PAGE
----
Implementing Open Innovation

Research-Technology Management, March/April 2007 | Go to article overview

Implementing Open Innovation


RTM interviews Larry Huston and Nabil Sakkab about Procter & Gamble's experience with its "Connect and Develop" innovation model.

OVERVIEW: In "Connect & Develop Complements Research & Develop at P&G" (RTM, March-April 2002), Nabil Sakkab described the company's then new strategy of using corporate intranet and "smart " reporting systems to create what was essentially "a global lunchroom." Since then, P&G has advanced its "connect and develop" strategy for open innovation to a point where a little over 50 percent of its pipeline and products in the market have an external technology or an external C&D connection. This has not been achieved by outsourcing R&D but, its developers say, by "insourcing creativity" and by fostering co-invention-based interaction with outside resources, as opposed to the conventional transaction-based orientation. Moreover, they see no reason why smaller companies cannot emulate P&G's experience in developing an R&D-building innovation capability based upon this new connections model.

KEY CONCEPTS: connect and develop, open innovation, Procter & Gamble, collaboration, networks.

RTM: Procter & Gamble ranks 81st in the Fortune Global 500. Given what you've written about the large cultural and technological changes P&G underwent in implementing Connect and Develop, and your warning that the strategy cannot be introduced incrementally, how does an organization without the resources of a multinational giant emulate P&G? How would it get started?

Huston: You don't need to be a $70 billion dollar giant to do Connect and Develop. Most companies leverage other people's ideas and assets, and the smallest companies are probably among the best at doing C&D. Small companies can get started like we did, namely with one person having the idea and the vision and beginning to conduct some experiments. In the early days, it was Nabil and I who had the idea, and we had only one or two people running proof-of-concept experiments.

Another point is that we tried to use assets and infrastructure on the outside-networks like NineSigma, YourEncore and InnoCentive, along with a variety of tools and infrastructure enablers. We're building our own infrastructure now that we're much farther along, but I believe it's easy to get started without a big staff or spending lots of money.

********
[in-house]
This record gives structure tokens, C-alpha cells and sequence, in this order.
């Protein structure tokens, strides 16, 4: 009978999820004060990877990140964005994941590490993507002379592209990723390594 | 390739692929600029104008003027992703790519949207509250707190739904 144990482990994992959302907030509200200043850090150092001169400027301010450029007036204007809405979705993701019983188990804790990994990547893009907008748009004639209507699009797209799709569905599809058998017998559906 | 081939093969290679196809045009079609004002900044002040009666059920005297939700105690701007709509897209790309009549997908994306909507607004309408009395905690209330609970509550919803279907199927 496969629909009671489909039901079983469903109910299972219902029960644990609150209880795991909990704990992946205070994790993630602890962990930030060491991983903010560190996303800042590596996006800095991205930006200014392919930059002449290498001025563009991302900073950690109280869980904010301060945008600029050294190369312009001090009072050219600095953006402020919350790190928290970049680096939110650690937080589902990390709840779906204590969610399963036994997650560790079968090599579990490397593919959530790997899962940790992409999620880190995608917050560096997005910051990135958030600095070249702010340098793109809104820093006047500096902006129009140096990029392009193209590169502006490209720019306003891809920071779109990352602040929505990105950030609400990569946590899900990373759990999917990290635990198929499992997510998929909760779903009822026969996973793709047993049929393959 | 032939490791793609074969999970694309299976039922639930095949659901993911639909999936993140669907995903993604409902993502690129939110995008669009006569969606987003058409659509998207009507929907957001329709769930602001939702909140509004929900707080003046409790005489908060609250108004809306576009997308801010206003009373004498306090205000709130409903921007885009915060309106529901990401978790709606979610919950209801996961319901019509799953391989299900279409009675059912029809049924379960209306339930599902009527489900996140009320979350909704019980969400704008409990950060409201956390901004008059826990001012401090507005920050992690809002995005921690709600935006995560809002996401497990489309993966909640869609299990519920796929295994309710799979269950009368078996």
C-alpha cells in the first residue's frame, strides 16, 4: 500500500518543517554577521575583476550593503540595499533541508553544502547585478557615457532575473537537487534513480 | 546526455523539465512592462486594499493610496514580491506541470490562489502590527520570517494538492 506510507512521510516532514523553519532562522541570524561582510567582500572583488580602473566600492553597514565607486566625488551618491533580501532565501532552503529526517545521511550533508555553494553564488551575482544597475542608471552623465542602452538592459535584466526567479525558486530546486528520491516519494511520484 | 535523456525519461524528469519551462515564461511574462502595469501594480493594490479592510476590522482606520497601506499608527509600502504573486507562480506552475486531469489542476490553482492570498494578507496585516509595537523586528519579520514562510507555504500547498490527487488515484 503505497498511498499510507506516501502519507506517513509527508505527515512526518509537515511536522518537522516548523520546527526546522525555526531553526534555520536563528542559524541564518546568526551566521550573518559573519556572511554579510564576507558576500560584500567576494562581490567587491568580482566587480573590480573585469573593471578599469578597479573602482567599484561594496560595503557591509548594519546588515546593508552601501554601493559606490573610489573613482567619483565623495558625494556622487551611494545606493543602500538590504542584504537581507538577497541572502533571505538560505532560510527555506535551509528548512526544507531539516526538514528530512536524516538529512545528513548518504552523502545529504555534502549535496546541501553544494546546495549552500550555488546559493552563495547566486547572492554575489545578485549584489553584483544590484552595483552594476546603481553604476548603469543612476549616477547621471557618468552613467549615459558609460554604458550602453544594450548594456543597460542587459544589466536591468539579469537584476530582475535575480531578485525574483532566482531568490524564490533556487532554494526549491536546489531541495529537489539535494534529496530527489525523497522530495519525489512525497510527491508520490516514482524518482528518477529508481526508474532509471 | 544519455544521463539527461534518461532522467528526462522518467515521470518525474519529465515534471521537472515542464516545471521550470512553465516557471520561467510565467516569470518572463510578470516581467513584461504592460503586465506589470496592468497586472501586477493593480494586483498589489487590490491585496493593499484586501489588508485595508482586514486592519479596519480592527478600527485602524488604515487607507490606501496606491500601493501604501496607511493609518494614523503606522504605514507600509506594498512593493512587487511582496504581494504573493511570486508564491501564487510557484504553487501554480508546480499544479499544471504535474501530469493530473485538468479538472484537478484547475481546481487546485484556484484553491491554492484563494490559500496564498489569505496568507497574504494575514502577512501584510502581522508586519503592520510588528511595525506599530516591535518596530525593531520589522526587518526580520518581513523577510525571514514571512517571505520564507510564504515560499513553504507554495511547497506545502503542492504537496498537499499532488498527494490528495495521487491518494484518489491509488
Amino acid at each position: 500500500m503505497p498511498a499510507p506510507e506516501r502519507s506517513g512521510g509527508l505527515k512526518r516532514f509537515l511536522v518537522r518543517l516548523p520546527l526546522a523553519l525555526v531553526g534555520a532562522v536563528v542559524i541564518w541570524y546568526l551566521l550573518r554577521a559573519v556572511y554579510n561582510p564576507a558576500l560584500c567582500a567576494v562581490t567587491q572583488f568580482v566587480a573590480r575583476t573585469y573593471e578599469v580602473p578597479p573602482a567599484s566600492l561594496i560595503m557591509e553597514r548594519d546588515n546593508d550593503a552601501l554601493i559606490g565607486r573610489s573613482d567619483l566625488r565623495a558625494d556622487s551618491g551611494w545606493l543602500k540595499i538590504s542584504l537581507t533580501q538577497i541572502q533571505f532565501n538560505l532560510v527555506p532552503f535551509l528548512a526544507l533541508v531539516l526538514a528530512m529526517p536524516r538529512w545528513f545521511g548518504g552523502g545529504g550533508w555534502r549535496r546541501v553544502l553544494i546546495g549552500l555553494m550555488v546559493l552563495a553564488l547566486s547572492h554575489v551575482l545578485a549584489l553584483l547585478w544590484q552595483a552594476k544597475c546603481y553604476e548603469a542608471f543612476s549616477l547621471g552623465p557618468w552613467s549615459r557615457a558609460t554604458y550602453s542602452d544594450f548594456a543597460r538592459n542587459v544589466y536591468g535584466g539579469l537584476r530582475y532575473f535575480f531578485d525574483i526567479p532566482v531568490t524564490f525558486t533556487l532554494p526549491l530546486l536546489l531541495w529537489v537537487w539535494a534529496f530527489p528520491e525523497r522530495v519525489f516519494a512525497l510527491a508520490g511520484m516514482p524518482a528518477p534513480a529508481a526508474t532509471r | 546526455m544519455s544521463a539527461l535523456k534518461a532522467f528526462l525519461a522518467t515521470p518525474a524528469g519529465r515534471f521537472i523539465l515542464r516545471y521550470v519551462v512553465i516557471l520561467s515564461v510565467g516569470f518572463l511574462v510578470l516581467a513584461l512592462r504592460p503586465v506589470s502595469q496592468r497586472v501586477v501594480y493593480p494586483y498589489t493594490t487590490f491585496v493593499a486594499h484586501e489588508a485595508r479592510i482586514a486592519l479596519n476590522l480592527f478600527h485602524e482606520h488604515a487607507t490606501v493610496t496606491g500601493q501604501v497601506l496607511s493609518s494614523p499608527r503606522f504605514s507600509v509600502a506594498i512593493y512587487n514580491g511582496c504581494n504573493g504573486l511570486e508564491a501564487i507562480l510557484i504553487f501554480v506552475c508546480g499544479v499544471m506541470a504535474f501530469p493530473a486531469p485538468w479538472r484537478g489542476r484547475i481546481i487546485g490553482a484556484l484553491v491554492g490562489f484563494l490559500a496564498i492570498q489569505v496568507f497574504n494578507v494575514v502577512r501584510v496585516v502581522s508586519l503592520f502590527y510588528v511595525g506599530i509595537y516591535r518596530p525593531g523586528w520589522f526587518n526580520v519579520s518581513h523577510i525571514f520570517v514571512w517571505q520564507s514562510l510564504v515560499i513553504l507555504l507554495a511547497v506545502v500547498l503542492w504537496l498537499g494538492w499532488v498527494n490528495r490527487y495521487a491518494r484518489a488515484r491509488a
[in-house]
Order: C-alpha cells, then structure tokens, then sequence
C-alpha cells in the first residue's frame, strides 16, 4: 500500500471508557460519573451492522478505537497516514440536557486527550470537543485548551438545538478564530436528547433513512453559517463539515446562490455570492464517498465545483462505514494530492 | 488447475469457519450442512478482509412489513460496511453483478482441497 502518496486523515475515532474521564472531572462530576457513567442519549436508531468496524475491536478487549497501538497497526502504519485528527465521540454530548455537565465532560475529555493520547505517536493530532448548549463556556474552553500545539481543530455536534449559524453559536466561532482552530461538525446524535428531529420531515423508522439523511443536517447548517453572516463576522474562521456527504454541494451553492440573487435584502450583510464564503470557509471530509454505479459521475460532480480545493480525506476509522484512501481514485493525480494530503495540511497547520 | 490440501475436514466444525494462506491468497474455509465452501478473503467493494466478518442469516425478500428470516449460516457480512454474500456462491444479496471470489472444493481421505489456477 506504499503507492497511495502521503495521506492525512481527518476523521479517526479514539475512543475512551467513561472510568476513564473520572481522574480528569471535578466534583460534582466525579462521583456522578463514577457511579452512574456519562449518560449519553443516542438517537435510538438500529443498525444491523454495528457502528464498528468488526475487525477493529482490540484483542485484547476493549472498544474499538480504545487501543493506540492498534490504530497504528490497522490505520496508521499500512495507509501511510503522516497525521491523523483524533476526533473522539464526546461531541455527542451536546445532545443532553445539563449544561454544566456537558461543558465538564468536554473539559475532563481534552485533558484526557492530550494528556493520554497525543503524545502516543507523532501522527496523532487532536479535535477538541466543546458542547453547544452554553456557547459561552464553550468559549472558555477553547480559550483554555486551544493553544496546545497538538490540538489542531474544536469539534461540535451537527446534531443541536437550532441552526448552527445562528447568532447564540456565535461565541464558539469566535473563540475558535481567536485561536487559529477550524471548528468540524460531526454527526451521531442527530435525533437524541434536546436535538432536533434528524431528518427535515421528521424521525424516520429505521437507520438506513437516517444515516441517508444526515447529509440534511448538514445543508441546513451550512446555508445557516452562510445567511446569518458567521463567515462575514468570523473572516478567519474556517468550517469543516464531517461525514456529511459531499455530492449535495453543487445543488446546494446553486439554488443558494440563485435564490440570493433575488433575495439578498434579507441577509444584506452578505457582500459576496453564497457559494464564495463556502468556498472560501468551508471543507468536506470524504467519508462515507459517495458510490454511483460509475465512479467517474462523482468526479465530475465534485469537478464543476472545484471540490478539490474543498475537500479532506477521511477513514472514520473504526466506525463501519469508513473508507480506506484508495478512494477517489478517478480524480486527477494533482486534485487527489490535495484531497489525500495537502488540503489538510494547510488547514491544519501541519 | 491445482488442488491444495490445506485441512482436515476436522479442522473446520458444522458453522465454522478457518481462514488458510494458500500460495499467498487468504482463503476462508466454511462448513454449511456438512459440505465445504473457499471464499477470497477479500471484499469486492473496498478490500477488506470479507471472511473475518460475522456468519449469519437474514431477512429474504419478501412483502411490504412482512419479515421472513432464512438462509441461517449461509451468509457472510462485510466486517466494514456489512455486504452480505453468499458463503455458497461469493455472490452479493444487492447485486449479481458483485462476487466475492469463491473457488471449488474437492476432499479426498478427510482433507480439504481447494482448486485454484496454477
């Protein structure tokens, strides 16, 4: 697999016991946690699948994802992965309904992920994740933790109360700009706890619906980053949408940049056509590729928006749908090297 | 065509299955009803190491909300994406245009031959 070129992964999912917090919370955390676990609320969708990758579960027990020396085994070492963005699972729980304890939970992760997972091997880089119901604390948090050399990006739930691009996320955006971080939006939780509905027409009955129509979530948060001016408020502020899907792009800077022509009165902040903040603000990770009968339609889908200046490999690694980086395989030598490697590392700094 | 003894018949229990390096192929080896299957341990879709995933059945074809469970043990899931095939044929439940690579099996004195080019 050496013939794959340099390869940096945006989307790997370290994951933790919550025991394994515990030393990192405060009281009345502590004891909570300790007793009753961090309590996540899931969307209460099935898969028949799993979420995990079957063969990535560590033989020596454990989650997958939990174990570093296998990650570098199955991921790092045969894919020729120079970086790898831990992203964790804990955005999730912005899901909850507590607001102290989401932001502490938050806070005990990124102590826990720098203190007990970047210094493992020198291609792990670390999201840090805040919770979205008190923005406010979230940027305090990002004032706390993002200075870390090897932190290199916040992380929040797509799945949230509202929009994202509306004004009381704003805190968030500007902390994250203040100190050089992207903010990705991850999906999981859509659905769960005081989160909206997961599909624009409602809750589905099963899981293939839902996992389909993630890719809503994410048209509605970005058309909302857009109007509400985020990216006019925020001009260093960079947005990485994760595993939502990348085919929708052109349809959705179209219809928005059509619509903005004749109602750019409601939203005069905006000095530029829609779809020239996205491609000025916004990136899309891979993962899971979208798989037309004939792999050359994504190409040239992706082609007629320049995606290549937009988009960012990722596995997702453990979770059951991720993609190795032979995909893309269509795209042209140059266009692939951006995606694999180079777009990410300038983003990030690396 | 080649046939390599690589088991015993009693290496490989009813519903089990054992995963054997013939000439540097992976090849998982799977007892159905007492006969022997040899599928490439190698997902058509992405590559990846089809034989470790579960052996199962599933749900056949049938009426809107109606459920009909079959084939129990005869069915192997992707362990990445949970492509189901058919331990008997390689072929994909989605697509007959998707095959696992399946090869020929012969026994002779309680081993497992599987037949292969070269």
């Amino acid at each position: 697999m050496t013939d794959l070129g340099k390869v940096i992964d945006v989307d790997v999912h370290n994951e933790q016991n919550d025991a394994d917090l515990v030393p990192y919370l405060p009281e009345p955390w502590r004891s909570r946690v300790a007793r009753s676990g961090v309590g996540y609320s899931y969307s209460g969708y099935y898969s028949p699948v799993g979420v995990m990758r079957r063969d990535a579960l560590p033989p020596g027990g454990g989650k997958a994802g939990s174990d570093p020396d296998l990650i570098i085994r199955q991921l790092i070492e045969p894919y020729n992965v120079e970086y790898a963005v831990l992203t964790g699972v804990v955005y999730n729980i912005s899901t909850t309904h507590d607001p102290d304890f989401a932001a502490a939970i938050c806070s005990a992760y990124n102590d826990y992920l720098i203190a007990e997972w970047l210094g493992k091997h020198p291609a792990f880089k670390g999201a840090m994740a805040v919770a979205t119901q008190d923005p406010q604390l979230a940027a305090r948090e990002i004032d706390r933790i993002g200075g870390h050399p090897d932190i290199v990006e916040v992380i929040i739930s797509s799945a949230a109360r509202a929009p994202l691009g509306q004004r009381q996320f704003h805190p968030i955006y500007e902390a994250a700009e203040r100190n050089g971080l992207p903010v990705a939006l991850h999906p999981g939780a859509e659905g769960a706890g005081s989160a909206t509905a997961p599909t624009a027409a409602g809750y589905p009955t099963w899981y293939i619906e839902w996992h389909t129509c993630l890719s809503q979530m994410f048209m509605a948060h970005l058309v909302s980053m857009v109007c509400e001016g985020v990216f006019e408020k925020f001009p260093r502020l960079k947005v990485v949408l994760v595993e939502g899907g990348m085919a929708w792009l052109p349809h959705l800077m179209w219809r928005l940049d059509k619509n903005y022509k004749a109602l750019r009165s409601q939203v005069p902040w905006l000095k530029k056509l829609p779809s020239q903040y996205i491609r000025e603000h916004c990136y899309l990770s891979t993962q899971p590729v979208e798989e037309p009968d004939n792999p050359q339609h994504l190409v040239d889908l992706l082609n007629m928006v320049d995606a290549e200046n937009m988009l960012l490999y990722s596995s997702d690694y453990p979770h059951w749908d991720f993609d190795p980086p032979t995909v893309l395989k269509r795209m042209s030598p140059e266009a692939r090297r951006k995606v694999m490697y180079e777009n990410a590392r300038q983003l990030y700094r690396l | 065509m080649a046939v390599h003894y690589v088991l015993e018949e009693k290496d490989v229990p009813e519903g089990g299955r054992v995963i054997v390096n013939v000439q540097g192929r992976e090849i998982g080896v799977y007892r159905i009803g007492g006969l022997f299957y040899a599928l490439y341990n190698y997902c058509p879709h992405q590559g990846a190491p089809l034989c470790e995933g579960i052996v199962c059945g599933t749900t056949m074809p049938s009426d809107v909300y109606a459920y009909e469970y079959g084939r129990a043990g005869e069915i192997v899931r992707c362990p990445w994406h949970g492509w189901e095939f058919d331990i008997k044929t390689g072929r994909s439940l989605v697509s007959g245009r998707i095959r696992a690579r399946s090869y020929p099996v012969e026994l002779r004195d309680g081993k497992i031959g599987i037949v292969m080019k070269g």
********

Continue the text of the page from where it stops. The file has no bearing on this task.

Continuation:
Sakkab: A big company is a locomotive and very hard to move. With C&D, you can start on a small scale, with one person and an idea, and take the time that's necessary to prove you can develop a successful model from which people can learn. I believe the success of C&D, at least at the beginning, is inversely proportional to the size of the company. The big company has its own set ways of doing things, while the small company must find ways to leverage other people's assets and money. Look at Burt Rhutan, for example. He won the X-Prize by putting a spaceship in space twice. His small organization created this unbelievable technological achievement, leveraging several external resources and networks.

RTM: What exactly do you mean by proof of concept?

Huston: It's basically creating experiments that demonstrate results, for instance, that we can identify a top technological need for the company and then cost-effectively leverage people outside to solve this need. In essence, you identify a need, create the brief, find a way to distribute it to, say, 5,000 people, get proposals back, and then determine whether or not it was successful.

Everything we have done has been done on the basis of, what's the proof of concept? What's the proof of value? We created all of these tools, including companies like YourEncore.

We ran the experiments to see whether or not retirees would indeed create value and whether we could create a pricing model and manage the restrictions around intellectual property. We proved that it would work, that retirees did indeed create a high value. …

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